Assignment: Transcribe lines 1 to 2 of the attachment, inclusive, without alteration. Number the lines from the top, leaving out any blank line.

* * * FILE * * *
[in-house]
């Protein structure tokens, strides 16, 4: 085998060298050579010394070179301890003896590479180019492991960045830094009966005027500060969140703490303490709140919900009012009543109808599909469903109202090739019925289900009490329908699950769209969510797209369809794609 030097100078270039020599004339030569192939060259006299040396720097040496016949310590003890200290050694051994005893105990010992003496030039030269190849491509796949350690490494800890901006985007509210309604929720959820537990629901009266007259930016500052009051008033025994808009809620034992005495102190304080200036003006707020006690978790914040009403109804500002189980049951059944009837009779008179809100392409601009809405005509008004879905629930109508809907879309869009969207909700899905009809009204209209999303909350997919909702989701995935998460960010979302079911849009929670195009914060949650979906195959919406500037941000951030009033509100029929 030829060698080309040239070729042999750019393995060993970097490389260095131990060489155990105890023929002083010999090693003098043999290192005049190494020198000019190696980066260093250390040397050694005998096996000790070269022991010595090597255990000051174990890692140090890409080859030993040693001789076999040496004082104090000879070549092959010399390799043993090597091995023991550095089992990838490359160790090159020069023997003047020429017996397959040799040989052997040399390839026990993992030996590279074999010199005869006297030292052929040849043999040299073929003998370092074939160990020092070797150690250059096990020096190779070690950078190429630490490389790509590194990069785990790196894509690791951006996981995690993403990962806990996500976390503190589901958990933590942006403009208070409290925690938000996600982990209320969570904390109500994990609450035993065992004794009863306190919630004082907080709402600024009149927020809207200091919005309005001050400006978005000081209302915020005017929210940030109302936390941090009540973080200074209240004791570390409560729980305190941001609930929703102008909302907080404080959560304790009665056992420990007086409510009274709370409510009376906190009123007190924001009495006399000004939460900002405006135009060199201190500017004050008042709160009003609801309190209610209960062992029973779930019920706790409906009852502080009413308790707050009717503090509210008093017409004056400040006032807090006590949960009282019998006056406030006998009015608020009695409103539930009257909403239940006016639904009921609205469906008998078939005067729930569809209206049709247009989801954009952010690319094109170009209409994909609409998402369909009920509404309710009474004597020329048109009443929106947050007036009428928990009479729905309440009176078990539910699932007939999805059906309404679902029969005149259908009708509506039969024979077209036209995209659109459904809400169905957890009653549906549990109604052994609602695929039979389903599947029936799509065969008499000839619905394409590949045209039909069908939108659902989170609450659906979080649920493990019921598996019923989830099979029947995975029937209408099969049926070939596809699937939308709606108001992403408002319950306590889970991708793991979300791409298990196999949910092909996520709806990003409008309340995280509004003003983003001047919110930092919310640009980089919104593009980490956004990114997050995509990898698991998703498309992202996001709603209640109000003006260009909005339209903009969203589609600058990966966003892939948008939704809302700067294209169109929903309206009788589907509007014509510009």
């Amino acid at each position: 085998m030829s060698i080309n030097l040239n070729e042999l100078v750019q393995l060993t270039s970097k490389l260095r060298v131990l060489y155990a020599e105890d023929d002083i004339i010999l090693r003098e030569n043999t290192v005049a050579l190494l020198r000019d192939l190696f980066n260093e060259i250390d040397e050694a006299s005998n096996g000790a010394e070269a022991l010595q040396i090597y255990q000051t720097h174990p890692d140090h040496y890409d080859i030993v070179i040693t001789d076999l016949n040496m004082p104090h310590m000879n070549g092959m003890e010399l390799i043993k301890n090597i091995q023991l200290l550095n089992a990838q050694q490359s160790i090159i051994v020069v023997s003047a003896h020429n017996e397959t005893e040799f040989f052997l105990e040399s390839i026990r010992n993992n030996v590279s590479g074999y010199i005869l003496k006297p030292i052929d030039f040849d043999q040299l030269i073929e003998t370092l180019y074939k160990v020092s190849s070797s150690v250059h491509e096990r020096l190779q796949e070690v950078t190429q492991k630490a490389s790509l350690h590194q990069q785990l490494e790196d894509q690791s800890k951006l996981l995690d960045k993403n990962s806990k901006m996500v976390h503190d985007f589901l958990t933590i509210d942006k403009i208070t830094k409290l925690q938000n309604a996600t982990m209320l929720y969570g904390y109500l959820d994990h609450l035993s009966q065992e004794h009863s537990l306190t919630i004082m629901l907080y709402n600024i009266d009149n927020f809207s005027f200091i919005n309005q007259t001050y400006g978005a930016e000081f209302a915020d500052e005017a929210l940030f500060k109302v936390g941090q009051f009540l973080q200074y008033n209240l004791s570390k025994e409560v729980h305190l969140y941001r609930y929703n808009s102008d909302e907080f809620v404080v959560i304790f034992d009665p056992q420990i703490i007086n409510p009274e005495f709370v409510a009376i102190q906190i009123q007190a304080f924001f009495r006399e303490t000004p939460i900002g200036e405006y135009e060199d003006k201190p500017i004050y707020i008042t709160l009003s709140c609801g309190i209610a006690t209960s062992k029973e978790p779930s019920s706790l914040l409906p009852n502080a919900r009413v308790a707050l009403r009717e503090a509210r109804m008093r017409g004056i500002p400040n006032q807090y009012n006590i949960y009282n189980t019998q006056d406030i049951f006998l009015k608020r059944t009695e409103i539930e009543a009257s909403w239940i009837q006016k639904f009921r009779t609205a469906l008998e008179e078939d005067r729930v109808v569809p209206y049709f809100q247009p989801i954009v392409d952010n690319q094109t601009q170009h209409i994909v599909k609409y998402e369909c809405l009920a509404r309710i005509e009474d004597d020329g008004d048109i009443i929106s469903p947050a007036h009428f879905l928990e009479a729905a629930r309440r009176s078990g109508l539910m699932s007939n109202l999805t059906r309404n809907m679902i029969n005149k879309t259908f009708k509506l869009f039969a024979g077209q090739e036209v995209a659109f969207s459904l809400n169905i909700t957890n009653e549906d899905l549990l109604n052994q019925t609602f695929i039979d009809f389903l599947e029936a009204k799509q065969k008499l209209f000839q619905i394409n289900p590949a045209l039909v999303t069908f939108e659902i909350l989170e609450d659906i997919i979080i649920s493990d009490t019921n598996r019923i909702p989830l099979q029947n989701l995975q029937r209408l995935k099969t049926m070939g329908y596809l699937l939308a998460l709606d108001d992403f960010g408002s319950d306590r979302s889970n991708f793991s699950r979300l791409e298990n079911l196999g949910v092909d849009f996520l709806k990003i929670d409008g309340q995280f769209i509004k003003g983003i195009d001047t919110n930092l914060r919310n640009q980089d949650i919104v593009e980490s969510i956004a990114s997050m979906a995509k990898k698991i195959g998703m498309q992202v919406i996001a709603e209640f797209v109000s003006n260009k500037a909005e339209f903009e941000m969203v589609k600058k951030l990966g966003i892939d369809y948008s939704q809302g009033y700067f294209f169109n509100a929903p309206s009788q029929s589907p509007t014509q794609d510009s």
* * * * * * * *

[in-house]
């Protein structure tokens, strides 16, 4: 085998060298050579010394070179301890003896590479180019492991960045830094009966005027500060969140703490303490709140919900009012009543109808599909469903109202090739019925289900009490329908699950769209969510797209369809794609 030097100078270039020599004339030569192939060259006299040396720097040496016949310590003890200290050694051994005893105990010992003496030039030269190849491509796949350690490494800890901006985007509210309604929720959820537990629901009266007259930016500052009051008033025994808009809620034992005495102190304080200036003006707020006690978790914040009403109804500002189980049951059944009837009779008179809100392409601009809405005509008004879905629930109508809907879309869009969207909700899905009809009204209209999303909350997919909702989701995935998460960010979302079911849009929670195009914060949650979906195959919406500037941000951030009033509100029929 030829060698080309040239070729042999750019393995060993970097490389260095131990060489155990105890023929002083010999090693003098043999290192005049190494020198000019190696980066260093250390040397050694005998096996000790070269022991010595090597255990000051174990890692140090890409080859030993040693001789076999040496004082104090000879070549092959010399390799043993090597091995023991550095089992990838490359160790090159020069023997003047020429017996397959040799040989052997040399390839026990993992030996590279074999010199005869006297030292052929040849043999040299073929003998370092074939160990020092070797150690250059096990020096190779070690950078190429630490490389790509590194990069785990790196894509690791951006996981995690993403990962806990996500976390503190589901958990933590942006403009208070409290925690938000996600982990209320969570904390109500994990609450035993065992004794009863306190919630004082907080709402600024009149927020809207200091919005309005001050400006978005000081209302915020005017929210940030109302936390941090009540973080200074209240004791570390409560729980305190941001609930929703102008909302907080404080959560304790009665056992420990007086409510009274709370409510009376906190009123007190924001009495006399000004939460900002405006135009060199201190500017004050008042709160009003609801309190209610209960062992029973779930019920706790409906009852502080009413308790707050009717503090509210008093017409004056400040006032807090006590949960009282019998006056406030006998009015608020009695409103539930009257909403239940006016639904009921609205469906008998078939005067729930569809209206049709247009989801954009952010690319094109170009209409994909609409998402369909009920509404309710009474004597020329048109009443929106947050007036009428928990009479729905309440009176078990539910699932007939999805059906309404679902029969005149259908009708509506039969024979077209036209995209659109459904809400169905957890009653549906549990109604052994609602695929039979389903599947029936799509065969008499000839619905394409590949045209039909069908939108659902989170609450659906979080649920493990019921598996019923989830099979029947995975029937209408099969049926070939596809699937939308709606108001992403408002319950306590889970991708793991979300791409298990196999949910092909996520709806990003409008309340995280509004003003983003001047919110930092919310640009980089919104593009980490956004990114997050995509990898698991998703498309992202996001709603209640109000003006260009909005339209903009969203589609600058990966966003892939948008939704809302700067294209169109929903309206009788589907509007014509510009």